Sony Xperia Touch Android projector Review
The sunk cost fallacy dictates that the more someone has invested in a given thing, the less likely they are to give up on it, even when all rational thought would suggest otherwise. And while one would think a big corporation such as Sony wouldn’t fall victim to this phenomenon, what we have in front of us is a whizzing and buzzing proof this isn’t entirely the case.
The Sony Xperia Touch is, by all accounts, a device that shouldn’t have seen the light of day: it feels like a poorly thought-out, unfinished prototype, and its purpose seems to be unclear even to Sony itself.
Summarized in one sentence, the Xperia Touch is essentially a portable, Android-powered short-throw projector which can also detect a user’s touch (hence the name). It can project a virtual screen on both horizontal and vertical surfaces, which really is a great idea – every desk, floor, or wall can, in theory, be turned into a display.
And since the Touch has Android baked right into its design, its intended use is as a standalone device that only requires a flat surface in order to work. Thus, its body houses much of what you’d expect from an Android smartphone or tablet, including a camera, a loudspeaker, and an SD card tray (but no SIM slot – phone functionality isn’t included). Its projection works in two separate modes: a 23-inch desk projection mode with touch functionality, and wall projection one that can be scaled up to 80 inches in diagonal.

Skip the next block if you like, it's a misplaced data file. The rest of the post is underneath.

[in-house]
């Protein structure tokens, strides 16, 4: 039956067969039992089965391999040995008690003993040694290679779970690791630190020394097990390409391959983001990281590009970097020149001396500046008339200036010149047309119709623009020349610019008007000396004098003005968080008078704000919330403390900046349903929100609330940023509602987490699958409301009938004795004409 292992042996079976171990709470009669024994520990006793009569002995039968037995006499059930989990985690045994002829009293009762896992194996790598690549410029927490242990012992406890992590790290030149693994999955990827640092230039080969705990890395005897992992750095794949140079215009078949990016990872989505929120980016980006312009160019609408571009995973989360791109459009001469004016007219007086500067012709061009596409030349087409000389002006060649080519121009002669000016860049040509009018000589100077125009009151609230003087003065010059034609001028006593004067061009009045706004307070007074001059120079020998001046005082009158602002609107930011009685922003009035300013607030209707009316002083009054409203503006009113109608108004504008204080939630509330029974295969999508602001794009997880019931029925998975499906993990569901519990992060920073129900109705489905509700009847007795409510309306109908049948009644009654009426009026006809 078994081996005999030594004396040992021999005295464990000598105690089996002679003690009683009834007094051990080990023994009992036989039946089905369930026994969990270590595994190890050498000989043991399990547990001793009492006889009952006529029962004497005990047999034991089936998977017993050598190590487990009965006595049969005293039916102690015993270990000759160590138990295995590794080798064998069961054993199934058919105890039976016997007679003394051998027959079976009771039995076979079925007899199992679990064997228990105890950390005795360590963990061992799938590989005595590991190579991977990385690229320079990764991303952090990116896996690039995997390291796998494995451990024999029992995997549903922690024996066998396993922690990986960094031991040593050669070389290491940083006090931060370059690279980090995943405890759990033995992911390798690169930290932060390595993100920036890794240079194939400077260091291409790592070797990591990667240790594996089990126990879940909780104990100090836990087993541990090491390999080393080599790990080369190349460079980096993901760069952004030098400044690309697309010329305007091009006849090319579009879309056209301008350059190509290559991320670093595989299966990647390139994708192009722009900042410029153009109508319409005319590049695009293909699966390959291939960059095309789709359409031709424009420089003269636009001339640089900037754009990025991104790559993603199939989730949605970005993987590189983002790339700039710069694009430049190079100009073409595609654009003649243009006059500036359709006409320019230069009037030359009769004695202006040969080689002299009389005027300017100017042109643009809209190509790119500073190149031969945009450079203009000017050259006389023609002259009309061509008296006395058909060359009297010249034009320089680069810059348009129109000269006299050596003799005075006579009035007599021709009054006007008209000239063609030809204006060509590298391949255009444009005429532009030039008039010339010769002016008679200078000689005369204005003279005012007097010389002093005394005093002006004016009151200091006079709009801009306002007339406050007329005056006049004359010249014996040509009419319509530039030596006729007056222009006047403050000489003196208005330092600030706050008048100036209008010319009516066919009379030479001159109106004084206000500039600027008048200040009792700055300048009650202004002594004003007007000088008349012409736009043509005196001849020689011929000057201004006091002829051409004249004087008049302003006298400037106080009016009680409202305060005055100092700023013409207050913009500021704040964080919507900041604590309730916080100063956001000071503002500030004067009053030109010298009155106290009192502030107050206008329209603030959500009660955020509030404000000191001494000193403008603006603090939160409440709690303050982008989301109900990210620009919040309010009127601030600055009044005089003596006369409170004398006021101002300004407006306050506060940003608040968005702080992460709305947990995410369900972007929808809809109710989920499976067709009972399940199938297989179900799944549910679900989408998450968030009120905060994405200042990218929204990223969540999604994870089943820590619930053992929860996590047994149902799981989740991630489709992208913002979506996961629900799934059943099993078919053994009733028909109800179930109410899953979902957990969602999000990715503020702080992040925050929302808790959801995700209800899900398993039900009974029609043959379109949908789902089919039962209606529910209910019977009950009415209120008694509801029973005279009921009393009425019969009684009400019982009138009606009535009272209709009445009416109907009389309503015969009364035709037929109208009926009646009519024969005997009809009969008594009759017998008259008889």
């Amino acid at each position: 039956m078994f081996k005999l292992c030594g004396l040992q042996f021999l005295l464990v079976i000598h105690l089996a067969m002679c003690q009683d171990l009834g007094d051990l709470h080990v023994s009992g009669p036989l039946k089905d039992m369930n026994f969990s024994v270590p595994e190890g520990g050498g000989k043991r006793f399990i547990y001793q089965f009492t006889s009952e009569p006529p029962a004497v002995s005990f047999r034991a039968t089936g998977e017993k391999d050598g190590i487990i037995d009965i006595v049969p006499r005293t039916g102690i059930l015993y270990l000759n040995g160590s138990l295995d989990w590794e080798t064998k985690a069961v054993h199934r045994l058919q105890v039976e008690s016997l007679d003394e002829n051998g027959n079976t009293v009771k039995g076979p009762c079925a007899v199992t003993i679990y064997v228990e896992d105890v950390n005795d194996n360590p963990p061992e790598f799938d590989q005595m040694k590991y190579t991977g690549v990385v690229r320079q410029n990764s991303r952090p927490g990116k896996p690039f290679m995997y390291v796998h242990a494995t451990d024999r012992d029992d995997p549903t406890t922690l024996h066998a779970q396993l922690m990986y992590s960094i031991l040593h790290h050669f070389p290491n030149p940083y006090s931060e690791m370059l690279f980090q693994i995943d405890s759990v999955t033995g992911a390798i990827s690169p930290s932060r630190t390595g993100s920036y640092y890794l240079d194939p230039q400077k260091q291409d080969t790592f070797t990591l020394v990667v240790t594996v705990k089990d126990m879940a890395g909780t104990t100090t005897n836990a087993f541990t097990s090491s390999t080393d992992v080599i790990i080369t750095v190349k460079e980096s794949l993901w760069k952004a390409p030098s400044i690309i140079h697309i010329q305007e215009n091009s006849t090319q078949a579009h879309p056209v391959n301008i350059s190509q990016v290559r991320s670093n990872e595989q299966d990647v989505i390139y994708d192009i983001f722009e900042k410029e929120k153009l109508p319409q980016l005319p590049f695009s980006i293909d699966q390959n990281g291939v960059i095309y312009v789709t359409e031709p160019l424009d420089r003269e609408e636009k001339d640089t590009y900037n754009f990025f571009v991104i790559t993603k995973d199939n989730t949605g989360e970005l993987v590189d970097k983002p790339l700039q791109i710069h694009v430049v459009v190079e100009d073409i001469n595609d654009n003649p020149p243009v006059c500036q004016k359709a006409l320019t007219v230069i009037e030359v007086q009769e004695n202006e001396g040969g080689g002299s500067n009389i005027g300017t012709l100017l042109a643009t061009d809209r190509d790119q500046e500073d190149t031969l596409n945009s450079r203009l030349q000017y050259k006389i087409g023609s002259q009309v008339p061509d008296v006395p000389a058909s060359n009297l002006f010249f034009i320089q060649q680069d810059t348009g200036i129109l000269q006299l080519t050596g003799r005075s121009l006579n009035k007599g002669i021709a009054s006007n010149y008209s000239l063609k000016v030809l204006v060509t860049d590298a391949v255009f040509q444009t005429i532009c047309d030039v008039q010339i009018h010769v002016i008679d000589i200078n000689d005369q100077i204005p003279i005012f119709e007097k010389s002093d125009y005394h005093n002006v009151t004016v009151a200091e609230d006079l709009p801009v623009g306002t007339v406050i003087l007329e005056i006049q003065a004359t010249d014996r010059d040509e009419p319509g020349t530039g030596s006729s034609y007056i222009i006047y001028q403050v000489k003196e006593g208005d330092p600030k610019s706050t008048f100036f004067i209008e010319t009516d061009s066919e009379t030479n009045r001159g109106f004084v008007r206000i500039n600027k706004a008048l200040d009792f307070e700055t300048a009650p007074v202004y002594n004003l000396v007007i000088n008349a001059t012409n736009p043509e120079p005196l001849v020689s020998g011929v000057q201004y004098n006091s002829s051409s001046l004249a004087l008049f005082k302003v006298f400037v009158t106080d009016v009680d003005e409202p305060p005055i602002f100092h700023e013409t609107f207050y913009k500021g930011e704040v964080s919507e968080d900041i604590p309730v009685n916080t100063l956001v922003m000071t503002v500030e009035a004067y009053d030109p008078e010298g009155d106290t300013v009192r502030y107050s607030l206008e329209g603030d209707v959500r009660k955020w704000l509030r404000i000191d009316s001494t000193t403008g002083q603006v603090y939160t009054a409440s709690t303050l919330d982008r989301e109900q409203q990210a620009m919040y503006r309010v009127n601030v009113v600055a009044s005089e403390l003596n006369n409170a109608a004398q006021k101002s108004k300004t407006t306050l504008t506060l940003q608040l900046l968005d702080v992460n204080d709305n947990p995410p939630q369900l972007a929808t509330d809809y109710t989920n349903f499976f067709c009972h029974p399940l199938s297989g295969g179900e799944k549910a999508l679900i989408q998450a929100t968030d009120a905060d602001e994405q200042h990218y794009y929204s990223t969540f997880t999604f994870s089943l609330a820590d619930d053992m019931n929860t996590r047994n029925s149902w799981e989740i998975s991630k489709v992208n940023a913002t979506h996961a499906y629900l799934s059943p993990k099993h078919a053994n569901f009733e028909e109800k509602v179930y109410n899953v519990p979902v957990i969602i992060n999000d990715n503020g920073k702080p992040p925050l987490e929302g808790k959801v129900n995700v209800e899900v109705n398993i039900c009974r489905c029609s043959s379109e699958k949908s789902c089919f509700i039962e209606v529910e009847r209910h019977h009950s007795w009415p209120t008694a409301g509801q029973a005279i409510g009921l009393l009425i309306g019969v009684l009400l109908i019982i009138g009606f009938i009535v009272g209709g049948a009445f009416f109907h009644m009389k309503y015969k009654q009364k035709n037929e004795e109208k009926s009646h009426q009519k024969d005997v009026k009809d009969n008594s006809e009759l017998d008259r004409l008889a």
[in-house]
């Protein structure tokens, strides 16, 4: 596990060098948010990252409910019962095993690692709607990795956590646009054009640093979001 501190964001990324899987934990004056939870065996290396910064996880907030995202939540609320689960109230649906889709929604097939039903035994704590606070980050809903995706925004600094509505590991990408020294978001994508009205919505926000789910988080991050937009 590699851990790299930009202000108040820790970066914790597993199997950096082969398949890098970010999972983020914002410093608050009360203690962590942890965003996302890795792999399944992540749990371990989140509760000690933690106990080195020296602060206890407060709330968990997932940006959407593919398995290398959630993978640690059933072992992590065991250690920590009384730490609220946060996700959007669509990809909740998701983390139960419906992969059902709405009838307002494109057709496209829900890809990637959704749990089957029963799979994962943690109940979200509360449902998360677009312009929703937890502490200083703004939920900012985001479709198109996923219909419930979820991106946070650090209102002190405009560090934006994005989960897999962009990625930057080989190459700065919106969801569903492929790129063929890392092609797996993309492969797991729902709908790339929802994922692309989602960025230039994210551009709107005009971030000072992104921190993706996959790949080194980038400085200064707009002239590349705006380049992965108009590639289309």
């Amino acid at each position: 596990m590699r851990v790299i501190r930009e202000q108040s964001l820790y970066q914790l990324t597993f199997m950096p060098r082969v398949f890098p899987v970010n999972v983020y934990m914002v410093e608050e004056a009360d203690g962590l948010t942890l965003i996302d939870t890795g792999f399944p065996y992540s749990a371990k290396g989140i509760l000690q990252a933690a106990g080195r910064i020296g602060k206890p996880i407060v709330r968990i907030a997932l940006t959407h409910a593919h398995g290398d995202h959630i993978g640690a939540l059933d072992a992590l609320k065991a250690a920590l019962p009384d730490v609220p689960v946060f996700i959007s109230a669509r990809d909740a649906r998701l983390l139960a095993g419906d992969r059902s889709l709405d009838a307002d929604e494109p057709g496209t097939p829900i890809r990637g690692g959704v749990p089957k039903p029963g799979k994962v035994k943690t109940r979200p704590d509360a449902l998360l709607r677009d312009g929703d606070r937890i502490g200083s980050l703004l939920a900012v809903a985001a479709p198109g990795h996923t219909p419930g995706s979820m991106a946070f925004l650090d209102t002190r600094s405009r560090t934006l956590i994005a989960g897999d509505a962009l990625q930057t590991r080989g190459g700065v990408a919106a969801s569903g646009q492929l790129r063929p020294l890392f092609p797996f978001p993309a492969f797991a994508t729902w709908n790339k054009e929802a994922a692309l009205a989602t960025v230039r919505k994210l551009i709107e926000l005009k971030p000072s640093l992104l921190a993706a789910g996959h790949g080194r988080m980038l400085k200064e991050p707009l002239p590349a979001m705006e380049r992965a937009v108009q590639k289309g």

And even though projectors aren’t exactly a home appliance, Sony seems to insist the Xperia Touch, which at the very least will cost you €1499 (~$1670), was, in fact, built for domestic use. Proposed use cases include playing touch-based games, watching movies, or using it “as a message board by the front door to keep everyone informed.”
The Xperia Touch, however, isn’t entirely suitable for either of those use cases, due to its wide variety of problems. The touch capabilities, for example, aren’t anything to write home about – mis-taps happen with disappointing frequency even when the device is properly calibrated.
But here’s where the “unfinished prototype” theory comes in play: the software on the Xperia Touch is nearly identical to what you would find in a Sony phone. And believe us, this does not make for a fun experience at all, particularly when you have to fight with an interface designed for a device with a fifth of the display size. The perfect example is the built-in keyboard, which gets stretched across the whole length of the 23-inch screen, making it wildly uncomfortable to use (a problem further amplified by touch input inaccuracy).
And even basic projector functionality like brightness levels and picture quality suffer on the Xperia Touch. The screen resolution is 1366x768, while brightness peaks at a measly 100 nits, making it all but impossible to use in even mildly well-lit environments. Also, a particularly noticeable color smudging effect can be seen in the lower parts of the display, while the bad touch latency makes most gaming an unpleasant experience.
The Xperia Touch is a device with potential, but it just has way too many kinks to be worked out before it can actually be even close to useful. Besides the aforementioned problems, there’s also stuff like the useless voice input app which doesn’t even offer hotword activation. Short-throw projectors as a whole are innately expensive right now, we get it, but in its current state, the Xperia Touch is simply not a device that justifies such an investment.